This beautiful Madonna with Child illustrates the passage of the Spanish sculpture from Gothic to Renaissance, under the double influence of Italian and Burgundian currents. Our Virgin remains very Gothic in its posture and typology. There is, however, an appeasement of the drapery that no longer show the many graphic breaks of late Gothic, especially German and Flemish.
Alabaster sculpture is typical of northern Spain, especially around Burgalese and Aragonese artists. The alabaster, often slightly yellow extracted in the area was carved and partially gilded and painted. On our Virgin, the carnations are painted in flesh, the hair and the feathers of the bird raised with gold, as well as the dress studded with stars and fleurs de lys. The remains of a green lace decoration are visible on the Virgin's throat.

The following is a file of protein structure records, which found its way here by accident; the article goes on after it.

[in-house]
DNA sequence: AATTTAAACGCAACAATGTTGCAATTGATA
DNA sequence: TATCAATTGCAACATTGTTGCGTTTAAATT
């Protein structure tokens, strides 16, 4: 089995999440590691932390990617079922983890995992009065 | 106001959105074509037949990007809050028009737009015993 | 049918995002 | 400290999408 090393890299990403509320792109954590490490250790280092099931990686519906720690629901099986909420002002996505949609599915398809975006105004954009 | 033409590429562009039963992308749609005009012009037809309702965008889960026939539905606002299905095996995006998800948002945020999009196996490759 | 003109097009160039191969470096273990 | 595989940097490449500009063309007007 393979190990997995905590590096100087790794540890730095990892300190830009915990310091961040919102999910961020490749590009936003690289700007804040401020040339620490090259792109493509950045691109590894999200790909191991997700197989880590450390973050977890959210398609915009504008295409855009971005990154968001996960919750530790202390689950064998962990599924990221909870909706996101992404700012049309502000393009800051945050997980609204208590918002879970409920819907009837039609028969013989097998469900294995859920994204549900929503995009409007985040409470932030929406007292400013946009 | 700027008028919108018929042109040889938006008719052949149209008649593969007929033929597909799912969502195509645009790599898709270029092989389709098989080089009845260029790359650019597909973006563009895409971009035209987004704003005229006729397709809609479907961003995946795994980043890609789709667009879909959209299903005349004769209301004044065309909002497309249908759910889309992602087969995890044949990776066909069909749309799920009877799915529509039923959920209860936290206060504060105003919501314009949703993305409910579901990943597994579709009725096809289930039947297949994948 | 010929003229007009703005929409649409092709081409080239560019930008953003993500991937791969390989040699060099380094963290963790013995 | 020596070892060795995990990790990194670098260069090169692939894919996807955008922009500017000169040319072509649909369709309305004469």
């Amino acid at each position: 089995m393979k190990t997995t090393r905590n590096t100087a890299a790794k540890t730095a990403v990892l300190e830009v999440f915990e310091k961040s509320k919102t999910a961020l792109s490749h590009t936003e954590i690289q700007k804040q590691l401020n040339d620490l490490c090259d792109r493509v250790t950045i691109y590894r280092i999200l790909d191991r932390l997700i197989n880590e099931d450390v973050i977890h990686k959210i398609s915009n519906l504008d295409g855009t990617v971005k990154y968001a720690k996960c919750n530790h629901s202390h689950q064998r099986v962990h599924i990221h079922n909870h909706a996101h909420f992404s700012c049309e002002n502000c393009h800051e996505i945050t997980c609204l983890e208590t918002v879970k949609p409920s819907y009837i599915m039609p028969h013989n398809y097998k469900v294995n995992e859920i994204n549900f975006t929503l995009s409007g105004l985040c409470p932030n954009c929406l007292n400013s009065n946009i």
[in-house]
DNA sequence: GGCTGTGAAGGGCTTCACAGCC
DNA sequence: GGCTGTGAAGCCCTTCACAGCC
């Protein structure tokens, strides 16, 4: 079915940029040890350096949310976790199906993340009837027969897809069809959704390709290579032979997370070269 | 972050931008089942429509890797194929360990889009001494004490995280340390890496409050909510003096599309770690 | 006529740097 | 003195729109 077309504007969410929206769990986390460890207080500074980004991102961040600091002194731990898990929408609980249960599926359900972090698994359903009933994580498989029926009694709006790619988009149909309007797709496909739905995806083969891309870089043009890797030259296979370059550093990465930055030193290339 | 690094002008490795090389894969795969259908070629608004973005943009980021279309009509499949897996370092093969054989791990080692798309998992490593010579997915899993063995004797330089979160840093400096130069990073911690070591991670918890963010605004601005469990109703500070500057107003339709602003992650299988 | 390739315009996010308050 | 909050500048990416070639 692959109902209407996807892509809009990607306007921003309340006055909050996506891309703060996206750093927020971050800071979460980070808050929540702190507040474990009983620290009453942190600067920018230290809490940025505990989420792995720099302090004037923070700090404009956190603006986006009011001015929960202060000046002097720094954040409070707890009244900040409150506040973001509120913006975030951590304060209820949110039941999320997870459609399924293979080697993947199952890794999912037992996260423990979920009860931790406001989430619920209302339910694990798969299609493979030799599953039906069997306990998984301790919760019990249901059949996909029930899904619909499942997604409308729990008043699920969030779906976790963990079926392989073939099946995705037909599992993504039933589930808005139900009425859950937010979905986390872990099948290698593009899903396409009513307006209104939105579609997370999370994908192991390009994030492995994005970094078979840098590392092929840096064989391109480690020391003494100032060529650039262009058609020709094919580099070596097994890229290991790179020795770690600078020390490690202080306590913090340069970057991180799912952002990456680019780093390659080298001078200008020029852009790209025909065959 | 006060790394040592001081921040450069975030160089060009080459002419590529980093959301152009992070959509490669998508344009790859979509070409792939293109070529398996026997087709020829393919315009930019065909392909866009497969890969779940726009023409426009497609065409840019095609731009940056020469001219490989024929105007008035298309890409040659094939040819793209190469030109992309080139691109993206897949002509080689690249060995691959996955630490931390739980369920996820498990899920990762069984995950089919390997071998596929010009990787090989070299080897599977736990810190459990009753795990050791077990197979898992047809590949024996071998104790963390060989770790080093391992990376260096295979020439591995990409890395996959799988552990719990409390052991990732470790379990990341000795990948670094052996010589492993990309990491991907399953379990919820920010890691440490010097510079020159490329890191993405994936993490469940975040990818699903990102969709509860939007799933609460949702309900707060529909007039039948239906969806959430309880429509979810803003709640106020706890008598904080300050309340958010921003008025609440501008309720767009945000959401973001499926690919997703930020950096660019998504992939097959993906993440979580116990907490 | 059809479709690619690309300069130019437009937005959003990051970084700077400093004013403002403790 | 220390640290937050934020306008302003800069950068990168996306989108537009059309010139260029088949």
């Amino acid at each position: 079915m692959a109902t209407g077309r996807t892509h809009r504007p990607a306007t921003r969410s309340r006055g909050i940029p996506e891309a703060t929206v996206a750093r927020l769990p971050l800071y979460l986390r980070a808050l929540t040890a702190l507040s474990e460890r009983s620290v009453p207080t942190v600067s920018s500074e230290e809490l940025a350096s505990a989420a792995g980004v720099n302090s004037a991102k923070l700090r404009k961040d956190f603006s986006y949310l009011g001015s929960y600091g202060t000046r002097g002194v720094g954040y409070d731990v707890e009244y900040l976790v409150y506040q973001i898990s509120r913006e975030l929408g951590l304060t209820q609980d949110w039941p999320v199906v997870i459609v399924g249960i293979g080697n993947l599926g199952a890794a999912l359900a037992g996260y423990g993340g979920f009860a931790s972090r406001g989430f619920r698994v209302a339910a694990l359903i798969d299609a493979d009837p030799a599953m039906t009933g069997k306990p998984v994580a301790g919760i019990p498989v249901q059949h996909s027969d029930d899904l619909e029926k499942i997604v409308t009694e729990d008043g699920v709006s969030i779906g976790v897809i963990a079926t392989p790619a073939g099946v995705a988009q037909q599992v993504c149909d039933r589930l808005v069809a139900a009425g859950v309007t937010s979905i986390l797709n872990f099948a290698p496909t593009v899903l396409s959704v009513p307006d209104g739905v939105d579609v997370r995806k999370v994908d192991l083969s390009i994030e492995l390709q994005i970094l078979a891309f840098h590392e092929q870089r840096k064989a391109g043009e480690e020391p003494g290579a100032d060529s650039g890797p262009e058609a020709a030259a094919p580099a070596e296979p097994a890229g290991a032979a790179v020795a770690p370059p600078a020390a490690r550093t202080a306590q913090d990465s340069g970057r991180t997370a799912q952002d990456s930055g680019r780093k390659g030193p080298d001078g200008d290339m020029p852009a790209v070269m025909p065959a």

Our sculpture is close to the burgalese school, for instance the kneeled Madonna of the Prado Museum, end of the XV th c. It can also be compared to aragonese art, especially the work of Damian Forment (Piedad, Mare de Deu de les Neus around 1530) and his companion Gabriel Yoli, or Joly, probably born in Noyon in Picardy (1470-1538) - for example the work on the altarpiece of Santiago at the collegiate church of Bolea, or the remains of the altarpiece of Sijena.
Very good conservation. Stains, paint and gilding wear. The tip of the Virgin's nose is broken, and two fingers are glued together. A corner of the base is broken.